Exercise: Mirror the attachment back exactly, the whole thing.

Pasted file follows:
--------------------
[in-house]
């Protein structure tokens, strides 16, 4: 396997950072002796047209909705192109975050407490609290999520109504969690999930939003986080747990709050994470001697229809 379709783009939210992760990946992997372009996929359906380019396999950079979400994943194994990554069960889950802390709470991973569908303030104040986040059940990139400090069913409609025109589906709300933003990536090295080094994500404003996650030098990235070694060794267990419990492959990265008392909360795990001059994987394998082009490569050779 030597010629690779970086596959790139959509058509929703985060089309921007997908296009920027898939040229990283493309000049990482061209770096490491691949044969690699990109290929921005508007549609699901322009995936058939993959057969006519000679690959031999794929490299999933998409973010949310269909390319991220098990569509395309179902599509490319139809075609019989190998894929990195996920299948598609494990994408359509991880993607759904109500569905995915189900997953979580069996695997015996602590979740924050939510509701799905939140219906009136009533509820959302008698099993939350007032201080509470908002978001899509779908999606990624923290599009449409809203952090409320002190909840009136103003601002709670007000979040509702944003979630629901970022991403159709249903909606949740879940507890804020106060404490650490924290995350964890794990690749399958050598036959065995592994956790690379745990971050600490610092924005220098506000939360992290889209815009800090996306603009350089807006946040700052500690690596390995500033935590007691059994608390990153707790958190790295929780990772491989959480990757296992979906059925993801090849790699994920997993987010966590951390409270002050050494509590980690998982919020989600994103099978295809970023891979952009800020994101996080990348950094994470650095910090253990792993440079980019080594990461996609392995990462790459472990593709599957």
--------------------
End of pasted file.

[in-house]
């Protein structure tokens, strides 16, 4: 396997950072002796047209909705192109975050407490609290999520109504969690999930939003986080747990709050994470001697229809 379709783009939210992760990946992997372009996929359906380019396999950079979400994943194994990554069960889950802390709470991973569908303030104040986040059940990139400090069913409609025109589906709300933003990536090295080094994500404003996650030098990235070694060794267990419990492959990265008392909360795990001059994987394998082009490569050779 030597010629690779970086596959790139959509058509929703985060089309921007997908296009920027898939040229990283493309000049990482061209770096490491691949044969690699990109290929921005508007549609699901322009995936058939993959057969006519000679690959031999794929490299999933998409973010949310269909390319991220098990569509395309179902599509490319139809075609019989190998894929990195996920299948598609494990994408359509991880993607759904109500569905995915189900997953979580069996695997015996602590979740924050939510509701799905939140219906009136009533509820959302008698099993939350007032201080509470908002978001899509779908999606990624923290599009449409809203952090409320002190909840009136103003601002709670007000979040509702944003979630629901970022991403159709249903909606949740879940507890804020106060404490650490924290995350964890794990690749399958050598036959065995592994956790690379745990971050600490610092924005220098506000939360992290889209815009800090996306603009350089807006946040700052500690690596390995500033935590007691059994608390990153707790958190790295929780990772491989959480990757296992979906059925993801090849790699994920997993987010966590951390409270002050050494509590980690998982919020989600994103099978295809970023891979952009800020994101996080990348950094994470650095910090253990792993440079980019080594990461996609392995990462790459472990593709599957």